Burundi 1996

Despite the consolidation of independence policy, the economic situation was still difficult due to its geographical location and dependence on foreign countries. The difficult-to-reach nature of Burundi exacerbates and overwhelmingly both imports and exports. Population density is very high and is evenly distributed, with 70% of the inhabitants concentrated in the north, where the intensive and unbalanced use of the soil causes erosion that degrades fertility. Wood, in the form of firewood or coal, is the primary source of energy in households, but the country’s forests are not sufficient to supply the population. 90% of agricultural production goes to the domestic market. Economically, there are high hopes for the rich deposits of nickel and there is a rich potential for hydropower. Belgian and North American companies participate in a development program for the mines in Musongati, where there are also deposits of cobalt and uranium.

While Bagaza attended a meeting of French-speaking countries in Quebec in September 1987, he was ousted by a bloodless coup led by Major Pierre Buyoya.

The confrontations between Hutus and Tutsis in the northern part of the country in August 1988 resulted in thousands of deaths, mainly Hutus, whose rebellion against the land-owning Tutsis was fought by the army, which predominantly consisted of Tutsis. About 60,000 Hutus fled to Rwanda. In response to the massacre, the government appointed the hutu Adrien Sibomana as prime minister and head of a government in which half the ministers were hutu.

  • ABBREVIATIONFINDER.ORG: What does BI stand for? In the field of geography, this two letter acronym means Burundi. Check this to see its other meanings in English and other 35 languages.

In 1989, most of the refugees returned. The military government was reconciled with the Catholic Church and its properties restored. A structural adjustment program was launched, which involved the privatization of state-owned enterprises and the formation of a “backward police” to fight corruption.

Burundi, which is among the world’s 8 poorest countries, continued to depend on the most important crop, the coffee, and the falling world market price. Poverty and population density are a contributing factor to environmental degradation. Deforestation is largely due to land conversion for landless farmers.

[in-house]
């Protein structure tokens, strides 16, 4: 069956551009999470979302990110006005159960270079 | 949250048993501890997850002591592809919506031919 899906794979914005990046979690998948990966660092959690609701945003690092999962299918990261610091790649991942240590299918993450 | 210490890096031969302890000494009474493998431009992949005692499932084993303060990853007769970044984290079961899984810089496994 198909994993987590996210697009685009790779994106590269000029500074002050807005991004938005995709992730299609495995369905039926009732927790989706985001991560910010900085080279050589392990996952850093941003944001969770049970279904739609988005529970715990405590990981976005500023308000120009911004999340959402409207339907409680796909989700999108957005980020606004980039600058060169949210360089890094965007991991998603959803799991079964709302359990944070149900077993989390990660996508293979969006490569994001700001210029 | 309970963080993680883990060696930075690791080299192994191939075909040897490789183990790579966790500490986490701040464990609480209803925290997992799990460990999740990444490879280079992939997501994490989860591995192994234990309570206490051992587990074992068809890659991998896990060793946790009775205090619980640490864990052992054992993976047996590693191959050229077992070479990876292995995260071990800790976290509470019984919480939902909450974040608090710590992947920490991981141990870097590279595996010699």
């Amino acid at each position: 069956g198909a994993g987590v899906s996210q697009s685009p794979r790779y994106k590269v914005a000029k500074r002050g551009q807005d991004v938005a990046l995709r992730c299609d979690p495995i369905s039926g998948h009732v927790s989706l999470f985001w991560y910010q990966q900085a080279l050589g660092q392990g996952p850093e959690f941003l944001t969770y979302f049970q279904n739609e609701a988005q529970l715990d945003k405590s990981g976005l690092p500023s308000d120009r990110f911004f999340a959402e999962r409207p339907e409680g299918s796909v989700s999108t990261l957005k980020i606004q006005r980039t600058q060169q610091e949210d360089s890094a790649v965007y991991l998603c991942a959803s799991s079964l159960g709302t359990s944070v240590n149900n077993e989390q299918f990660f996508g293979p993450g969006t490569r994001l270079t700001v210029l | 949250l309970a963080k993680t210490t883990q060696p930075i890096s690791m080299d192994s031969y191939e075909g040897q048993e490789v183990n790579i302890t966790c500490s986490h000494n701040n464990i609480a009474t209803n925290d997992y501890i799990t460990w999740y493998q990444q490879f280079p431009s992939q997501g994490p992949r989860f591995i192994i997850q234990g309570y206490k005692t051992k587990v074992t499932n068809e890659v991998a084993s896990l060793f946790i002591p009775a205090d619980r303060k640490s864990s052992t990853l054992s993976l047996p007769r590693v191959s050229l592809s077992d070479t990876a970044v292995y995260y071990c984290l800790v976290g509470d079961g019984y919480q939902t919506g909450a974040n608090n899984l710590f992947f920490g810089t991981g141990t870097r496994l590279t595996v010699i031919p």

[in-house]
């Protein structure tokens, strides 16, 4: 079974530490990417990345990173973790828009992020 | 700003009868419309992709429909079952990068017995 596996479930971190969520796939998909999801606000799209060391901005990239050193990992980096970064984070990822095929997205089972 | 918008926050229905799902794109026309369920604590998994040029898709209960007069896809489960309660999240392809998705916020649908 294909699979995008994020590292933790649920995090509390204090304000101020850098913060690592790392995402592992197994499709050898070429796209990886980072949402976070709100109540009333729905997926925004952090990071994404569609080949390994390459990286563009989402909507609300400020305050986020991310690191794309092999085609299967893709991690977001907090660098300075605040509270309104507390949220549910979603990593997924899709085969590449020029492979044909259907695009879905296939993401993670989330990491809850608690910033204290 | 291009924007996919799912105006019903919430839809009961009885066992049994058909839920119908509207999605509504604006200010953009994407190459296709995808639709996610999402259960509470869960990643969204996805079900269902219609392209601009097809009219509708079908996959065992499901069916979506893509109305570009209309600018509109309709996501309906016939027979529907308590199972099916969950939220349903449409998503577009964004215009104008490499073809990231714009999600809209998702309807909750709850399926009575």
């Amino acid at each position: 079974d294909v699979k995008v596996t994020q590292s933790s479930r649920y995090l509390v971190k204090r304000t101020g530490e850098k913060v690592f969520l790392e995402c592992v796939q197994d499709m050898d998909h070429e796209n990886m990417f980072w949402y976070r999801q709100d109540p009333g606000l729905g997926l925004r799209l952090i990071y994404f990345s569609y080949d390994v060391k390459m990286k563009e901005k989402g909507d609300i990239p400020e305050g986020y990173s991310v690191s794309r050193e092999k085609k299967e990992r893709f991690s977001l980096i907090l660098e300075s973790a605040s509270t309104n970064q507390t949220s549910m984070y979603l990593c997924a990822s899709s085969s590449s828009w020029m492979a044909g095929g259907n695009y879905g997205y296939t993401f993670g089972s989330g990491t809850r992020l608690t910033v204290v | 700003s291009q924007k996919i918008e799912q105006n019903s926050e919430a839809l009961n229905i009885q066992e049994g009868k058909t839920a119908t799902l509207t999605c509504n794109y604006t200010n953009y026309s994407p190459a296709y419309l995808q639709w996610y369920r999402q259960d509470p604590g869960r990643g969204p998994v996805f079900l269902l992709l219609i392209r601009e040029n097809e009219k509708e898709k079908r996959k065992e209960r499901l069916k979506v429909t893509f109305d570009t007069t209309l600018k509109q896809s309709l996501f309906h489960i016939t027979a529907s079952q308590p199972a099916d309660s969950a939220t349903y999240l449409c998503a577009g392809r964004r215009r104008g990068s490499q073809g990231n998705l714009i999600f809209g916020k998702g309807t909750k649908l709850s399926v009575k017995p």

Buyoya made a proposal for a new constitution with the participation of several parties and printed new elections to hold in 1993. Buyoya, leader of the Party of Unity and National Progress, whose leaders are mainly Tutsis, lost the election to Melchior Ndadaye of the opposition party Burundi’s Democracy Front, whose followers are found among the Hutus.

Ndadaye was assassinated 3 months after his deployment, October 24, 1993, during a failed military coup. Prime Minister Sylvia Kinigi, who had sought refuge in the French embassy, ​​was fortunate to have control of the situation. The leaders of the uprising were arrested or fled to Zaire. Cyprien Ntaryamira, a hutu of the same political observance as Ndadaye was appointed by parliament as president.

Although the coup failed, the killing of Ndadaye led to one of the worst extinction campaigns in Burundi’s history. Supporters of the former president attacked members of the party for Unity and National Progress, whether they were Hutus or Tutsis. It resulted in the killing of tens of thousands of civilians and forced about 700,000 to flee. At this time, the so-called “extremist, armed militias” were established, which opposed coexistence with other ethnic groups, such as the Tutsi from “The Undefeated” or the Hutus from “Intagohekas” (“Those Who Never Sleep”) and the violence began to spread.

Ntaryamira, along with Rwanda President Juvénal Habyarimana, was killed by an attack on their plane in Kigali, the capital of Rwanda, on April 6, 1994. Sylvestre Ntibantunganya, also hutu, followed the assassinated president. Violence intensified, especially between the Hutu militias and the army controlled by Tutsis.

The Unity and National Progress Party stepped out of government cooperation, forcing President Anatole Kanyenkiko to resign. His departure enabled the appointment of a Tutsi, Antoine Nduwayo as president and the Party of Unity and National Progress re-entered the coalition with the Burundi Democracy Front.

Population 1996

According to Countryaah.com, the population of Burundi in 1996 was 5,986,932, ranking number 94 in the world. The population growth rate was 1.940% yearly, and the population density was 233.1403 people per km2.

Burundi Population Distribution by Age